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After a gap of 41 years, two friends meet. One, a retired General, Henrik, lives alone, a widower, in a Hungarian castle with only his faithful retainers. There’s a history in the walls of the place. And, tonight, after a 41 years, there is a guest to dinner. Everything is arranged – just as it once was, so many years ago.

The friend, Konrad, arrives and then Embers then gently unfolds, enveloping the reader in the grip of writing that is excruciatingly beautiful (in a truly astonishing translation). The two friends – or is it ex-friends? – finish their meal and then retire to another room, where before the remains of a fire (“Embers”), the General confronts his guest about an incident that occured just after which Konrad vanished from his life. At that fateful hunt, was Konrad about to shoot Henrik? Did Konrad have an affair with Henrik’s wife? Does it matter? What is left are but the embers, and those are still worth cherishing for they, too, will pass as life ebbs.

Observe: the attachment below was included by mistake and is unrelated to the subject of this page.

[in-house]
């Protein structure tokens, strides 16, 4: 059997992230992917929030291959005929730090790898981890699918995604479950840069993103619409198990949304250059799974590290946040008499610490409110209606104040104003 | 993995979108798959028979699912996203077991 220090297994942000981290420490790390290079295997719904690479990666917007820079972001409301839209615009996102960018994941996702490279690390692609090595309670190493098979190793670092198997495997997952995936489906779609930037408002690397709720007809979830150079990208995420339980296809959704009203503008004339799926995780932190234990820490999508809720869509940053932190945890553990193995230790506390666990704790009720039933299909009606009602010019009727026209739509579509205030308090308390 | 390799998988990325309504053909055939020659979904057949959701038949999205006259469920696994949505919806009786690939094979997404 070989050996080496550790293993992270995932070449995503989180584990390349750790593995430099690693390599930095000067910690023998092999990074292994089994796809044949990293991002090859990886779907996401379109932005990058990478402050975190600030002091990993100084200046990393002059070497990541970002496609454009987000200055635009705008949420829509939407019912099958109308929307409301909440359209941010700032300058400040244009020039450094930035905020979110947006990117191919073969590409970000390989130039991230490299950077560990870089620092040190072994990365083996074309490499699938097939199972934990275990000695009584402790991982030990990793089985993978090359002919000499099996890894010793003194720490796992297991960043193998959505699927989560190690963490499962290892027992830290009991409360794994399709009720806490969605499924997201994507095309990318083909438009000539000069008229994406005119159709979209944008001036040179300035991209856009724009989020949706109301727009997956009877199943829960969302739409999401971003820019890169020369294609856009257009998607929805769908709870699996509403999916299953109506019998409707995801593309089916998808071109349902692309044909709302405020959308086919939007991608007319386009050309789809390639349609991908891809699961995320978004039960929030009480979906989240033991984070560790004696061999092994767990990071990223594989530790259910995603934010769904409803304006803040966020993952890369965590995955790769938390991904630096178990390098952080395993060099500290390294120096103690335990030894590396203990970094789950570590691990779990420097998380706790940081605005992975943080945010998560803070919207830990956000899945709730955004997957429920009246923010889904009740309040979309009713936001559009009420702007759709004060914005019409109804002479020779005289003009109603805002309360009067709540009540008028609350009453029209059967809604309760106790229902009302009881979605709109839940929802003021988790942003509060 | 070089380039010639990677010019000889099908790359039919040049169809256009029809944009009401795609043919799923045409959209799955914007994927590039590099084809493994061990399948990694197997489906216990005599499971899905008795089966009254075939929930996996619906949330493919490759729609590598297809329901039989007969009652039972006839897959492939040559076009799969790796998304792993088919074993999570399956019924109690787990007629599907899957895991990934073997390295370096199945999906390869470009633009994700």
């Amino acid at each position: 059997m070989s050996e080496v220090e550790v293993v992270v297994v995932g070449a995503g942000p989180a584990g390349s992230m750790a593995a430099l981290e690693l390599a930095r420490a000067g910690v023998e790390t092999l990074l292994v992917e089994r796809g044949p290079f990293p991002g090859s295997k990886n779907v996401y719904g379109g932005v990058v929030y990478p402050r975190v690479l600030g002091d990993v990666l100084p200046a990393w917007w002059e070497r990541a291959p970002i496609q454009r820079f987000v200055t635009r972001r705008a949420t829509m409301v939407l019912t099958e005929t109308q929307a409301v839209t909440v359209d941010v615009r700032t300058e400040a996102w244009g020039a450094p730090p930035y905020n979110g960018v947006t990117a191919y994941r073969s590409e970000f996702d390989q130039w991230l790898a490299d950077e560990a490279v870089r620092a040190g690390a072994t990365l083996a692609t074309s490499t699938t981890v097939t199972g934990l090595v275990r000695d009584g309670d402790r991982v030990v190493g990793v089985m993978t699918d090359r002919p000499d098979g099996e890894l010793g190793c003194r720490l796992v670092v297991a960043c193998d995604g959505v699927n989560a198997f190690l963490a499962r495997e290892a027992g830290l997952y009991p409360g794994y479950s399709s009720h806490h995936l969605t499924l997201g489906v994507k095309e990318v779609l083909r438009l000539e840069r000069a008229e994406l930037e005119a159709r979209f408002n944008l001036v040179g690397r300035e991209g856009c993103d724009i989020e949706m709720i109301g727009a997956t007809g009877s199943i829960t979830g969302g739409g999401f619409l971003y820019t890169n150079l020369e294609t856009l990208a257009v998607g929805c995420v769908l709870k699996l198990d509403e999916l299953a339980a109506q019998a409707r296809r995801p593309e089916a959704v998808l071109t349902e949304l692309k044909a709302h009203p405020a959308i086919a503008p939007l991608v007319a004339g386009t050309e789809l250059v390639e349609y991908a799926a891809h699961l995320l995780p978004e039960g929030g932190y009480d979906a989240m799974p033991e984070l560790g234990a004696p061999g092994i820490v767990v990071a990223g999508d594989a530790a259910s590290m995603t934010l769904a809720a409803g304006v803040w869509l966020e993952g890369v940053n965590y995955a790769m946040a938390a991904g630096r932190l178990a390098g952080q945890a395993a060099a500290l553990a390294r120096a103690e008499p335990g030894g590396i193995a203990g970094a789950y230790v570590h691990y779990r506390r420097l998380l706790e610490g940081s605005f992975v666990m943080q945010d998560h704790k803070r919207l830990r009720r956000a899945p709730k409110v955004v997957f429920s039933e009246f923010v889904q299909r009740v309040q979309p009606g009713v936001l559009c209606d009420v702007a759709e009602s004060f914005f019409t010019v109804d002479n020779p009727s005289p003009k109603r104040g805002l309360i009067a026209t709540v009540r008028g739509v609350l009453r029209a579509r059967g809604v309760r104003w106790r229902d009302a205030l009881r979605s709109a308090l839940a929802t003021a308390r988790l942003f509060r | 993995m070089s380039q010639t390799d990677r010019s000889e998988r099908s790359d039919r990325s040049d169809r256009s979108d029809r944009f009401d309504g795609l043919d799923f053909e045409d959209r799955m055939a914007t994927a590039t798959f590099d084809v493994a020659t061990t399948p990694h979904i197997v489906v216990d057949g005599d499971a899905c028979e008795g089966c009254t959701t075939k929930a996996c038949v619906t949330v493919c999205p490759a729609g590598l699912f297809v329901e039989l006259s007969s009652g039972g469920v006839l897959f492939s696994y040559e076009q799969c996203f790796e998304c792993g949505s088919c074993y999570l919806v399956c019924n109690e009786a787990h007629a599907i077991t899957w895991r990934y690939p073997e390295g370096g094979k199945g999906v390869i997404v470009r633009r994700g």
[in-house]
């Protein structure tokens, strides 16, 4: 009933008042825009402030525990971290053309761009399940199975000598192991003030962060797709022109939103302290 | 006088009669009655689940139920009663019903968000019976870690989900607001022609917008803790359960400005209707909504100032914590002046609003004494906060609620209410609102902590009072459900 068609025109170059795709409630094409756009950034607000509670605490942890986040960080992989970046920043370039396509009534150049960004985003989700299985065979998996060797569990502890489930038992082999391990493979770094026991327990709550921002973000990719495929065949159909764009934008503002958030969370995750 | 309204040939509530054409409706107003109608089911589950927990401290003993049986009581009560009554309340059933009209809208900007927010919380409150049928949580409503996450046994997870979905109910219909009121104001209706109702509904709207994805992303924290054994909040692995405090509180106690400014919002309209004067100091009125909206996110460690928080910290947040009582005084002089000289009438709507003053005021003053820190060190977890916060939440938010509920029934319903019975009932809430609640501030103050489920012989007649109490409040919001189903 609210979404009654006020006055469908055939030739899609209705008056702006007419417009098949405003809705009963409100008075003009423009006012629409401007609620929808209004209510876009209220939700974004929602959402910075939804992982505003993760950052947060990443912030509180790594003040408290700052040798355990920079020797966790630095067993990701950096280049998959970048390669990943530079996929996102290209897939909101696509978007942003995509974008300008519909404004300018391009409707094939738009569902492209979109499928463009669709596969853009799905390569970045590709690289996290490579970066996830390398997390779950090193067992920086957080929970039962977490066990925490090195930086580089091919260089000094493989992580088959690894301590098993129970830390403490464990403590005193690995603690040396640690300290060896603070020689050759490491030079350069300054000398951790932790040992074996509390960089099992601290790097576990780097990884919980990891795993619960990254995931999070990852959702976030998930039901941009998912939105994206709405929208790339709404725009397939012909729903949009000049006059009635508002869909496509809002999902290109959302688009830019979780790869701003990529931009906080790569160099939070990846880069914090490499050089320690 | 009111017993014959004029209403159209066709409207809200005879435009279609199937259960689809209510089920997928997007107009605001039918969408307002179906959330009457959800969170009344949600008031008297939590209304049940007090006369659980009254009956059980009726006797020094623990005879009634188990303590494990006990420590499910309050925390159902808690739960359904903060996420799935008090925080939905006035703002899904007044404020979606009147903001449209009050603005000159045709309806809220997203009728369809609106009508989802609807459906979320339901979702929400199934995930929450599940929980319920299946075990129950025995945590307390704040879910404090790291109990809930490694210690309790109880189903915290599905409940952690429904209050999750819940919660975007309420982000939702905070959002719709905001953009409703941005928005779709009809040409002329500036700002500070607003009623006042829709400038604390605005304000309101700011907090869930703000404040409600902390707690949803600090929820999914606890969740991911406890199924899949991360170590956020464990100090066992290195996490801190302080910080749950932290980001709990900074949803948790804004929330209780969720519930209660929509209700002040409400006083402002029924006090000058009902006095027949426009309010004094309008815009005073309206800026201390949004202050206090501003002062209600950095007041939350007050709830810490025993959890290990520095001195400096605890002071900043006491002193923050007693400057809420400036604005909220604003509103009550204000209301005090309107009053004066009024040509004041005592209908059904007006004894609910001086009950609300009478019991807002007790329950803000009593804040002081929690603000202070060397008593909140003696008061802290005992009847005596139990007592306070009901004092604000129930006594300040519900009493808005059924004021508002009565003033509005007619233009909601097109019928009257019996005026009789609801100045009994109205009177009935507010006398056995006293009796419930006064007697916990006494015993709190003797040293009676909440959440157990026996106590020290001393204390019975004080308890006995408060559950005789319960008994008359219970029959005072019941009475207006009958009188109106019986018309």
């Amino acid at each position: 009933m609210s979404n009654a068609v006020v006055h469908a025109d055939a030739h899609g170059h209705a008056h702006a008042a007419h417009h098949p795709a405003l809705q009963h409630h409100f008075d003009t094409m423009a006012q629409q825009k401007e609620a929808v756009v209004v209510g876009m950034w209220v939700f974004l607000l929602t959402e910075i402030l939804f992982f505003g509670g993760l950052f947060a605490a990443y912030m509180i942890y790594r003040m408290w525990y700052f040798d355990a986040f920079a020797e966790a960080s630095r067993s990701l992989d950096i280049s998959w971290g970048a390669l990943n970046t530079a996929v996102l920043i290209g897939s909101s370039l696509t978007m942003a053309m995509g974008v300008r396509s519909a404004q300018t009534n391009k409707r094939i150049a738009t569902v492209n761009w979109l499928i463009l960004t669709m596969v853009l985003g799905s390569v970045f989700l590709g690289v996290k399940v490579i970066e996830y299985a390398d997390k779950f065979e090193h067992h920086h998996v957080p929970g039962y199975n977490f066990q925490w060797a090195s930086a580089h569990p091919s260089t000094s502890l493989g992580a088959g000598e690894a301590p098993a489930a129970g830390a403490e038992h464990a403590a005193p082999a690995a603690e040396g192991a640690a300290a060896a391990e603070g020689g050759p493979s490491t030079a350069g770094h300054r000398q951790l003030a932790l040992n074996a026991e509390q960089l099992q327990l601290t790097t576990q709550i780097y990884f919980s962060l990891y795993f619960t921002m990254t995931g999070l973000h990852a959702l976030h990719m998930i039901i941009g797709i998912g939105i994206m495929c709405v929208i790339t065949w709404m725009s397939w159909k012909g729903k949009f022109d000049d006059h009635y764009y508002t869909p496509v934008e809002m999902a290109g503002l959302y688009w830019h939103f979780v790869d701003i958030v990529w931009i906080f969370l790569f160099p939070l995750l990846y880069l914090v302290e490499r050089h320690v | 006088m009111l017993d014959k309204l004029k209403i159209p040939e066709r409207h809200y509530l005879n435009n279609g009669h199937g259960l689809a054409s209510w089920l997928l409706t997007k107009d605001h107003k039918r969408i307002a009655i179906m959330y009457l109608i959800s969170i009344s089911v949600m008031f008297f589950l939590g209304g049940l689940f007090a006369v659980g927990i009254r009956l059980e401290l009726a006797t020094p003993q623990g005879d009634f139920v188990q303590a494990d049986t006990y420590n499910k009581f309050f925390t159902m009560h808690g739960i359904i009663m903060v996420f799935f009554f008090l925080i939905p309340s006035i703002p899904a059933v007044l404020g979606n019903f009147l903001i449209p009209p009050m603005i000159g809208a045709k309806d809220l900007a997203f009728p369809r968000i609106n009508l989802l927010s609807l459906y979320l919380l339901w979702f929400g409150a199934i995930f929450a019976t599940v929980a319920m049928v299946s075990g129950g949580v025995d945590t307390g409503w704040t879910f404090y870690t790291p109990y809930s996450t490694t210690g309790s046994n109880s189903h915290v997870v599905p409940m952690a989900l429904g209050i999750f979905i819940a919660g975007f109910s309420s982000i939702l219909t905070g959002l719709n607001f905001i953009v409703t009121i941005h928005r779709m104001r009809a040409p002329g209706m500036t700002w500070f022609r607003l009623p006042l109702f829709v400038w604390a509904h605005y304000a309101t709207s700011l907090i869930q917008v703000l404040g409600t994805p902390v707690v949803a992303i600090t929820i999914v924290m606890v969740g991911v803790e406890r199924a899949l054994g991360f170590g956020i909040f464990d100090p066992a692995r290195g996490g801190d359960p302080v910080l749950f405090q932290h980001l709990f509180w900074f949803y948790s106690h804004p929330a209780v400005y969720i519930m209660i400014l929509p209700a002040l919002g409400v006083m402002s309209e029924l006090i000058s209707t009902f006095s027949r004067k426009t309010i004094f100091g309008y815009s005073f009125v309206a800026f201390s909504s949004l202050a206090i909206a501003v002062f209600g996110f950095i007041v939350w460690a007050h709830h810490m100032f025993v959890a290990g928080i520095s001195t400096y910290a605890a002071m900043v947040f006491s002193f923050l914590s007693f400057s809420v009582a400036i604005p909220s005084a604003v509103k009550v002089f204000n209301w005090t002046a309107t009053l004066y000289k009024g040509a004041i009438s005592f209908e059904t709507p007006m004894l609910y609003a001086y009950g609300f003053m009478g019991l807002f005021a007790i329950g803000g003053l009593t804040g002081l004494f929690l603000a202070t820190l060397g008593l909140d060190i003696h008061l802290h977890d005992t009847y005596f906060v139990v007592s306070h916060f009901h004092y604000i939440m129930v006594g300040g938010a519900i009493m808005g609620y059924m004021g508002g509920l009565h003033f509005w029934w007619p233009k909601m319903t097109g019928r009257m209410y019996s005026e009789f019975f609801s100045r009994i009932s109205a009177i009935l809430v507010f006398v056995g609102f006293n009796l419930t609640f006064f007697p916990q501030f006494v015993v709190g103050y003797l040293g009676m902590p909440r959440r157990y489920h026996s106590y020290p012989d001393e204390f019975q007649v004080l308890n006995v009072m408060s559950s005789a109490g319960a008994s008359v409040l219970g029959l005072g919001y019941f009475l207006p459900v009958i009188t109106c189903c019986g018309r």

This is an exquisite, utterly griping discourse on the nature of friendship, fidelity, betrayal, love and honour. Given that it’s entirely either conversation/dialogue or narrative, the book captures the fin-de-siecle era with astonishing clarity, economy and lyrical precision, never once flagging or losing its grip on the reader. Everything is fully and sharply realized, almost with cinematic brilliance (and this is before writers started writing with an eye to Hollywood options). You can see the characters, the rooms, the table setting, the fine wines and the exquisite meals, even feel the warmth and crackle of the fire.

This masterpiece, written in 1942, was forgotten till its resurrection. Apparently, Márai survived the second World War only to be persecuted by the Communist régime that followed. His books were banned and burned. He fled Hungary in 1948 and died in virtual obscurity in San Diego in 1989. Just a year later, Embers was reprinted in Hungary. It was then discovered by another writer and brought into print – thank God!

Sándor Márai’s “Embers” is my choice for the book of the year. I read it through at one shot, unable to let go, and, for days after it lingered in memory like some exotic fragrance or the taste of a truly memorable dish. Not to be missed.

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About Gautam Patel

Mumbai-based lawyer and weekly columnist for a local newspaper.
  • I’ve almost bought that book like four times but always end up going home with something else. I’ve heard that it is indeed fantastic. Perhaps i should stop putting it off…